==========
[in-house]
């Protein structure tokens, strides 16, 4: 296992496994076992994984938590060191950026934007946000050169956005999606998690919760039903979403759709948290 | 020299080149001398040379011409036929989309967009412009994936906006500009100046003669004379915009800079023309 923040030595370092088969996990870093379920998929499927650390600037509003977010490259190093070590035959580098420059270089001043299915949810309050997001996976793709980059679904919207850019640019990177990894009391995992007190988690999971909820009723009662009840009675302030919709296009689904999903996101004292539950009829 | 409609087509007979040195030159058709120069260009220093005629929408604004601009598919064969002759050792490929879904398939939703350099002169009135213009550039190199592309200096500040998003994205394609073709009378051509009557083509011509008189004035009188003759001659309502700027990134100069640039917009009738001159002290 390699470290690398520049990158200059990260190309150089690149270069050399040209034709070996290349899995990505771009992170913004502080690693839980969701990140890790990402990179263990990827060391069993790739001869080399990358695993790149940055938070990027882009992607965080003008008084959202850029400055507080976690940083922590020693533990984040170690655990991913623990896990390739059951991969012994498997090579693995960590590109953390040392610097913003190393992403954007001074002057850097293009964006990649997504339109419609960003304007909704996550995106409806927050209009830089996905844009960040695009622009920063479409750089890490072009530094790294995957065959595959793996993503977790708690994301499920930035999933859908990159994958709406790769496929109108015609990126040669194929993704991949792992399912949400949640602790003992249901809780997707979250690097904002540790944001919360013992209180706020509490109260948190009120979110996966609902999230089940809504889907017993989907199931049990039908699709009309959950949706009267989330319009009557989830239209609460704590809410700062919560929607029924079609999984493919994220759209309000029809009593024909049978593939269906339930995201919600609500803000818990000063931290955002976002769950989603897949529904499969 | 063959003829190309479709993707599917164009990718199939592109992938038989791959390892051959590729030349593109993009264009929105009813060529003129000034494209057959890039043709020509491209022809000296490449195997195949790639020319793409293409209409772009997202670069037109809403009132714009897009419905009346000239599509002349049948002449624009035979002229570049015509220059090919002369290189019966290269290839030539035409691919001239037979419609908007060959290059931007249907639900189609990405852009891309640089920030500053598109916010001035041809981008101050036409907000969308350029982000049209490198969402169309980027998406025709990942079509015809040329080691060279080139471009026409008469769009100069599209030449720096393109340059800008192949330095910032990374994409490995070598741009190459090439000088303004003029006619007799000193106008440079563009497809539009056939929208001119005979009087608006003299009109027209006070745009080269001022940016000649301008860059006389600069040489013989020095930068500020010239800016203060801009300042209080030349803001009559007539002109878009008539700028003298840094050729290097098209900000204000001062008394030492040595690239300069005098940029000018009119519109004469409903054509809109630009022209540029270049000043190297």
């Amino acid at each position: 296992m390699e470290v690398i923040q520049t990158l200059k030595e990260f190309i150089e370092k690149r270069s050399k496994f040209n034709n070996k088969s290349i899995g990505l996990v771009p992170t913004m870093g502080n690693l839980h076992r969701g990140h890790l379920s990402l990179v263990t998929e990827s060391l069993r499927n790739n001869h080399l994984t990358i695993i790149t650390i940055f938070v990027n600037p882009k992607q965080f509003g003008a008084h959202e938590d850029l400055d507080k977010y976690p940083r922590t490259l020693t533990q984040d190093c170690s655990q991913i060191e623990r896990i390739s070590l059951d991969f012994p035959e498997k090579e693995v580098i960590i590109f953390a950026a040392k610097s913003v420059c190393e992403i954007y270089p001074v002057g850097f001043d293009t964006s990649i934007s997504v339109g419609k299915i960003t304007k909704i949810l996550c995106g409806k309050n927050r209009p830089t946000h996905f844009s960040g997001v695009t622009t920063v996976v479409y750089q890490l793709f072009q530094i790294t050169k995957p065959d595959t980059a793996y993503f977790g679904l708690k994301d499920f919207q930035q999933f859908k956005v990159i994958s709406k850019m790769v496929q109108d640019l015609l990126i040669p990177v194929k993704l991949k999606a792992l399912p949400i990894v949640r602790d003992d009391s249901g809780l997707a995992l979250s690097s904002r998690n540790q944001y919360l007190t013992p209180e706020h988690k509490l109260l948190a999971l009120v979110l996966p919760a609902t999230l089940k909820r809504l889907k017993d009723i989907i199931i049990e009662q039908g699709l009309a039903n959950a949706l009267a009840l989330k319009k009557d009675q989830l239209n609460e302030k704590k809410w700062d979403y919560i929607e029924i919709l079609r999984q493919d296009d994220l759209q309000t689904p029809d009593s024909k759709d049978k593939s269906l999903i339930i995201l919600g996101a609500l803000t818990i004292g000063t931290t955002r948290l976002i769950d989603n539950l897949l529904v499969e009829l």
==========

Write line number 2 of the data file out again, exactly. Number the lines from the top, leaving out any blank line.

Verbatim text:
């Protein structure tokens, strides 16, 4: 296992496994076992994984938590060191950026934007946000050169956005999606998690919760039903979403759709948290 | 020299080149001398040379011409036929989309967009412009994936906006500009100046003669004379915009800079023309 923040030595370092088969996990870093379920998929499927650390600037509003977010490259190093070590035959580098420059270089001043299915949810309050997001996976793709980059679904919207850019640019990177990894009391995992007190988690999971909820009723009662009840009675302030919709296009689904999903996101004292539950009829 | 409609087509007979040195030159058709120069260009220093005629929408604004601009598919064969002759050792490929879904398939939703350099002169009135213009550039190199592309200096500040998003994205394609073709009378051509009557083509011509008189004035009188003759001659309502700027990134100069640039917009009738001159002290 390699470290690398520049990158200059990260190309150089690149270069050399040209034709070996290349899995990505771009992170913004502080690693839980969701990140890790990402990179263990990827060391069993790739001869080399990358695993790149940055938070990027882009992607965080003008008084959202850029400055507080976690940083922590020693533990984040170690655990991913623990896990390739059951991969012994498997090579693995960590590109953390040392610097913003190393992403954007001074002057850097293009964006990649997504339109419609960003304007909704996550995106409806927050209009830089996905844009960040695009622009920063479409750089890490072009530094790294995957065959595959793996993503977790708690994301499920930035999933859908990159994958709406790769496929109108015609990126040669194929993704991949792992399912949400949640602790003992249901809780997707979250690097904002540790944001919360013992209180706020509490109260948190009120979110996966609902999230089940809504889907017993989907199931049990039908699709009309959950949706009267989330319009009557989830239209609460704590809410700062919560929607029924079609999984493919994220759209309000029809009593024909049978593939269906339930995201919600609500803000818990000063931290955002976002769950989603897949529904499969 | 063959003829190309479709993707599917164009990718199939592109992938038989791959390892051959590729030349593109993009264009929105009813060529003129000034494209057959890039043709020509491209022809000296490449195997195949790639020319793409293409209409772009997202670069037109809403009132714009897009419905009346000239599509002349049948002449624009035979002229570049015509220059090919002369290189019966290269290839030539035409691919001239037979419609908007060959290059931007249907639900189609990405852009891309640089920030500053598109916010001035041809981008101050036409907000969308350029982000049209490198969402169309980027998406025709990942079509015809040329080691060279080139471009026409008469769009100069599209030449720096393109340059800008192949330095910032990374994409490995070598741009190459090439000088303004003029006619007799000193106008440079563009497809539009056939929208001119005979009087608006003299009109027209006070745009080269001022940016000649301008860059006389600069040489013989020095930068500020010239800016203060801009300042209080030349803001009559007539002109878009008539700028003298840094050729290097098209900000204000001062008394030492040595690239300069005098940029000018009119519109004469409903054509809109630009022209540029270049000043190297």